Cargo volumes at West Coast ports surged in February, creating a feeling of optimism that 2013 could turn out to be better than originally anticipated.
Containerized imports increased 25 percent compared to February 2012, according to numbers published on the Web site of the Pacific Maritime Association. Exports increased only 2 percent, however, dragged down by the deepening recession in Europe, and the impact of Europe’s troubles on China and other U.S. trading partners.
Nevertheless, the spike in imports helped West Coast ports record a 15 percent increase in total container volume, including loaded import and export containers, compared to last February.
West Coast ports performed well during the first two months of 2013, with total container volume up 10 percent, imports up 15 percent and exports increasing 2 percent compared to January and February of 2013. Economists earlier this year had projected modest growth in 2013 of only about 4 to 5 percent.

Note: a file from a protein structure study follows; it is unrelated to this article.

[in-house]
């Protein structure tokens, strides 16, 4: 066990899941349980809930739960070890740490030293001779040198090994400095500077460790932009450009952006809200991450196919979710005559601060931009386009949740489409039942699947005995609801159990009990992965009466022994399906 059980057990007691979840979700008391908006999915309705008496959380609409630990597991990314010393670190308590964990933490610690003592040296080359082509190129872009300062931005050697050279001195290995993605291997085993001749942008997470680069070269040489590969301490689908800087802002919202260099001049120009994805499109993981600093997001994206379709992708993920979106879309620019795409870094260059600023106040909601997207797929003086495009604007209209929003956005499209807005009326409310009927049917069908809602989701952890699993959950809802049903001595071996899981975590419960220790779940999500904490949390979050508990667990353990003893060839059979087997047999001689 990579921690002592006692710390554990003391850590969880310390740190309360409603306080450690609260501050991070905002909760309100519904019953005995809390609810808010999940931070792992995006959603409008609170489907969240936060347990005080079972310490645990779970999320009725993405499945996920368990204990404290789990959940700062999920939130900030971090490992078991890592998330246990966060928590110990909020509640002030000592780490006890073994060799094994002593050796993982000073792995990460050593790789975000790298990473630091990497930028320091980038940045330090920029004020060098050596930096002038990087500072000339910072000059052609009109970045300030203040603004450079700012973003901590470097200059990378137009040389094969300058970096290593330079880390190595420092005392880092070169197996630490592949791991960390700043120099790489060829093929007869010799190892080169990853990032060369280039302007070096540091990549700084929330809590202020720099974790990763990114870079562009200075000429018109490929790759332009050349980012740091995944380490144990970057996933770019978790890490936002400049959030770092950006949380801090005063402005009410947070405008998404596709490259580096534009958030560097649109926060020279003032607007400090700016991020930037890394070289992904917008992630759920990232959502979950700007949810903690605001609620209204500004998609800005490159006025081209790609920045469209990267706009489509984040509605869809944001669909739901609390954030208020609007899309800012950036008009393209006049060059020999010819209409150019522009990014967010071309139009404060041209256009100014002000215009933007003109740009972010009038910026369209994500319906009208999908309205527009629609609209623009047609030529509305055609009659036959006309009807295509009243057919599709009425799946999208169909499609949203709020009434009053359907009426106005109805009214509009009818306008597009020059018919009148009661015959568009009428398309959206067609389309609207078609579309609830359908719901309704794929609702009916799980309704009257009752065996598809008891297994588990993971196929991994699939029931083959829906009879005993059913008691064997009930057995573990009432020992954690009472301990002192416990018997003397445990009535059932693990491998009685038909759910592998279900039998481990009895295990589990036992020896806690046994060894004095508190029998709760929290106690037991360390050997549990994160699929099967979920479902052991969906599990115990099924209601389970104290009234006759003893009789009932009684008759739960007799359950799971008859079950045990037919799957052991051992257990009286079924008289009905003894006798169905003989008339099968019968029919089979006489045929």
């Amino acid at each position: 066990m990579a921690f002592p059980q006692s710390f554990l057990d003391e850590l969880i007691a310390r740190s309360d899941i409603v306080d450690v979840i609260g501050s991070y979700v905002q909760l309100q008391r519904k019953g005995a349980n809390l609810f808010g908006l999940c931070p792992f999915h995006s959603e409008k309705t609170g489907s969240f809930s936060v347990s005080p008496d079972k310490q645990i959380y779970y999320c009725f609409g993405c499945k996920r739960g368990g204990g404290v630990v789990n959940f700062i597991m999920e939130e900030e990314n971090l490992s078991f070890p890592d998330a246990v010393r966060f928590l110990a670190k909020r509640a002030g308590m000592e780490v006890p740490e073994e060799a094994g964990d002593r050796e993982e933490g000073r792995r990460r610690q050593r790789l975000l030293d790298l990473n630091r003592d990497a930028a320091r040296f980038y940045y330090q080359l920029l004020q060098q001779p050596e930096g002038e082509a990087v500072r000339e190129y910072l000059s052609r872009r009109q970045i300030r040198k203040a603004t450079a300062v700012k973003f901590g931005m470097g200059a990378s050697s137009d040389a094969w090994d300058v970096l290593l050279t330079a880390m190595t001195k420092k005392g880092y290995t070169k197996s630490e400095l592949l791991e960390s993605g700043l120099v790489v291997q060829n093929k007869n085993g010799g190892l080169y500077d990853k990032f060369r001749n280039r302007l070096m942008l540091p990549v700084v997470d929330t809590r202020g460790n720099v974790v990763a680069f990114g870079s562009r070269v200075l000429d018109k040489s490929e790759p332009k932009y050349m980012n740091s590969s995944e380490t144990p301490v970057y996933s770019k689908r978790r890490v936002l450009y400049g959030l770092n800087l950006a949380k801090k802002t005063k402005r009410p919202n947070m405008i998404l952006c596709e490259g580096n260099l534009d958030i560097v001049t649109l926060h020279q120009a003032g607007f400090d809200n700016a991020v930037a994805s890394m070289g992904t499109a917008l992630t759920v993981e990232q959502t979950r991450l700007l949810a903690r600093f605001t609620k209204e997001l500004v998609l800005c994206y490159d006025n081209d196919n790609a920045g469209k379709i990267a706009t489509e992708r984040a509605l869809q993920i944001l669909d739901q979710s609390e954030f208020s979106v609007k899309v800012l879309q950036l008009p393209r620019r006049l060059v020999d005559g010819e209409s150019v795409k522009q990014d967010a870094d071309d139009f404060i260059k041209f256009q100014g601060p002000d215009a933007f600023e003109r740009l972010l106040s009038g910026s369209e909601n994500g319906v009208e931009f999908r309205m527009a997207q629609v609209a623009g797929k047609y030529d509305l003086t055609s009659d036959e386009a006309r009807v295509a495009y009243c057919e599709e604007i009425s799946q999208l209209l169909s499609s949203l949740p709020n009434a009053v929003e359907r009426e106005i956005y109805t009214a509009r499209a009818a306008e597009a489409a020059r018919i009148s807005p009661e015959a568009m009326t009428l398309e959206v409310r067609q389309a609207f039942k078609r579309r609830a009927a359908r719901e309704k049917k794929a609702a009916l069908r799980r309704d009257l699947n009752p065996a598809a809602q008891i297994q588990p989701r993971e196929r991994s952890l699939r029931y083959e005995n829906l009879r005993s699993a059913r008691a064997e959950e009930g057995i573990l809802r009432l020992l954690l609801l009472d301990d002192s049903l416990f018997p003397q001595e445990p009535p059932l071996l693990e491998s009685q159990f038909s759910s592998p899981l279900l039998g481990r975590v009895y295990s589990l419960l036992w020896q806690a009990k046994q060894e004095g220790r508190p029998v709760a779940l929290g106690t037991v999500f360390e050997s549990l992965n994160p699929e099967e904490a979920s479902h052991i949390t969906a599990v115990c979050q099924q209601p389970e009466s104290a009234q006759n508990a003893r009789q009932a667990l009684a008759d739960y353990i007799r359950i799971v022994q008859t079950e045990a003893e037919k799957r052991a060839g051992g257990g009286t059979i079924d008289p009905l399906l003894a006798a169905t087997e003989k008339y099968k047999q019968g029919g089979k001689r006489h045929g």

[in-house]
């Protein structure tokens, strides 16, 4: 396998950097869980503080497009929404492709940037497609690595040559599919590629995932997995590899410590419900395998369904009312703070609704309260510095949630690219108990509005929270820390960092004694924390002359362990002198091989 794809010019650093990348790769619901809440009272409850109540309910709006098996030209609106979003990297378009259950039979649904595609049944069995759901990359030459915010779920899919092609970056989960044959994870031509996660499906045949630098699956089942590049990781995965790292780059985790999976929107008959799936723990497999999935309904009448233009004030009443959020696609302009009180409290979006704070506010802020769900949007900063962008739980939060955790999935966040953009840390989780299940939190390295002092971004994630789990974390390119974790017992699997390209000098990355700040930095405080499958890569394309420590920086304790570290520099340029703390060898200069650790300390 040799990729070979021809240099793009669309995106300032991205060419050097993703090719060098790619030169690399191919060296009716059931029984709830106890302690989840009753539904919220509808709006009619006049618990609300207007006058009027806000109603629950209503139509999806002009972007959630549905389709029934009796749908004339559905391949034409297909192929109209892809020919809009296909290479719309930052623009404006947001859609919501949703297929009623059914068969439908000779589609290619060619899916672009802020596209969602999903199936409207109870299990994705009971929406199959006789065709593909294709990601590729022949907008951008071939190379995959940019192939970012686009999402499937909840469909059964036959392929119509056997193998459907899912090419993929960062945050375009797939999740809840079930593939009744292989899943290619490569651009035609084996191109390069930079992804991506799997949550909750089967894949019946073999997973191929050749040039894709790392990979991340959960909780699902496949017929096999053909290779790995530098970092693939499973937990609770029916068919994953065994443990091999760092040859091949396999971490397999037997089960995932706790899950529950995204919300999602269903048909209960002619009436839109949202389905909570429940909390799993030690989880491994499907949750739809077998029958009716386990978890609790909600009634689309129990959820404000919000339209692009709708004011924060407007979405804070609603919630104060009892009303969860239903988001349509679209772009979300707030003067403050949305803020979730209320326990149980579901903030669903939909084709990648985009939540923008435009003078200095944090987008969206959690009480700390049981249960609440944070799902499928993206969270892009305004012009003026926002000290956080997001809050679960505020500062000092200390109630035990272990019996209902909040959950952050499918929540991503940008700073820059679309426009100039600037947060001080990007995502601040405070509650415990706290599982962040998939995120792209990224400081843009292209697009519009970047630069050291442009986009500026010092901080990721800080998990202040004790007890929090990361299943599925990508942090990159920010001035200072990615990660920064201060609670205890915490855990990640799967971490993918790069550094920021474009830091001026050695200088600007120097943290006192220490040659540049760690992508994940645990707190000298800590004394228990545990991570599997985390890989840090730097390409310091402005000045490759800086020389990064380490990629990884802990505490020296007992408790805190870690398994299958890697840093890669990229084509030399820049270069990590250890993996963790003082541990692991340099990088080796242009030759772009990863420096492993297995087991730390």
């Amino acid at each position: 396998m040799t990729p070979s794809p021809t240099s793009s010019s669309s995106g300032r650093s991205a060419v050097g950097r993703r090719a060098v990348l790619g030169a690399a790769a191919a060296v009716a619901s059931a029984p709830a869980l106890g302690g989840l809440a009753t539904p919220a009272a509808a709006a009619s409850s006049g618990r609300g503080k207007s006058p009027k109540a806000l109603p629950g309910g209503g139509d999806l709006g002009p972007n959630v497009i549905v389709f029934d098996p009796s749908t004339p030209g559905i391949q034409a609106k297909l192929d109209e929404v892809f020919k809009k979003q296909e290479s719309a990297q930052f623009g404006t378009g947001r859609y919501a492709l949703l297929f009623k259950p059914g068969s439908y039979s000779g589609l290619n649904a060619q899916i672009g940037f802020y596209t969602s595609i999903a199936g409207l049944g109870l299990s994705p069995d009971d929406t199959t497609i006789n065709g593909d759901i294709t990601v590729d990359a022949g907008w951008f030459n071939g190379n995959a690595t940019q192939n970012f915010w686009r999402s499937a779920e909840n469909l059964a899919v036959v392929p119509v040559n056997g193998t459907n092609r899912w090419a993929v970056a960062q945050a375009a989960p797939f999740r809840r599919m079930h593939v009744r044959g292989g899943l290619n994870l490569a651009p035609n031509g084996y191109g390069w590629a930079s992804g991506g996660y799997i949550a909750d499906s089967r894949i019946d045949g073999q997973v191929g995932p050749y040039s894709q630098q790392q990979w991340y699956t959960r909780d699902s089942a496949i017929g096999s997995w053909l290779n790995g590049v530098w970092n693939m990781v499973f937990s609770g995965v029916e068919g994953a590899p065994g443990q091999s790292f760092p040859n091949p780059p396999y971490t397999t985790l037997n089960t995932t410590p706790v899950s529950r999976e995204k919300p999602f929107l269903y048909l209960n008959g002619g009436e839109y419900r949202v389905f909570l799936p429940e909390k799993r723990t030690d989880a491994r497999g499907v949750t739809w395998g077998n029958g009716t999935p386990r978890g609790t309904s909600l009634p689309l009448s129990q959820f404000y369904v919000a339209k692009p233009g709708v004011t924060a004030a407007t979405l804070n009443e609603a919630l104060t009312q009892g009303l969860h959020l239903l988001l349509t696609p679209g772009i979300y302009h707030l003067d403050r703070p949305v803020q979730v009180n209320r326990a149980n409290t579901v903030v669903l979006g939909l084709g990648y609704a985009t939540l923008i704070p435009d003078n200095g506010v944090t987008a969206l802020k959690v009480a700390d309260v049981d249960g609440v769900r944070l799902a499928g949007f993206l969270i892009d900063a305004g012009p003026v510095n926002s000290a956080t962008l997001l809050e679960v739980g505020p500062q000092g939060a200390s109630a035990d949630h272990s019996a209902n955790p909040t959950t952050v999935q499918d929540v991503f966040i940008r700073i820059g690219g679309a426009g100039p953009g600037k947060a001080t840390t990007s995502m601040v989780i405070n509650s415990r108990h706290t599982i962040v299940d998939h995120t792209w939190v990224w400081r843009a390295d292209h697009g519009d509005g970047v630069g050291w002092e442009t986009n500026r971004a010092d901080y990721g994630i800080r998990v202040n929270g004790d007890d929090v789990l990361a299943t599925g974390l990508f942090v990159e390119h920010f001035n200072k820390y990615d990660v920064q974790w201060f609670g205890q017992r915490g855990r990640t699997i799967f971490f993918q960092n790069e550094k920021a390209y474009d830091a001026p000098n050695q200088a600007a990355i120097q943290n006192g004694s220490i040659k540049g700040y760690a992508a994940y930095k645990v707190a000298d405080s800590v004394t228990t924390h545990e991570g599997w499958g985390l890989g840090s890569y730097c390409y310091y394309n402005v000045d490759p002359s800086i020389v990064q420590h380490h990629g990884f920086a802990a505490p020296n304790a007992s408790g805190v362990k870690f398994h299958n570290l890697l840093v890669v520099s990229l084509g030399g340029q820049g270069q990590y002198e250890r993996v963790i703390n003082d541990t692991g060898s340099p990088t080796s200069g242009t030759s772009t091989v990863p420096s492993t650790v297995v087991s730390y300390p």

The sustainability of the strong performance in imports will become clearer when the March numbers are reported. February was expected to be a strong month compared to February 2012 because the Chinese New Year celebration was held earlier last year. Factories in Asia pushed forward their shipments in 2012 before the plants closed for a week or two.
The lunar New Year celebration this year was later, so declining shipments in March will be compared to relatively strong imports in March 2012.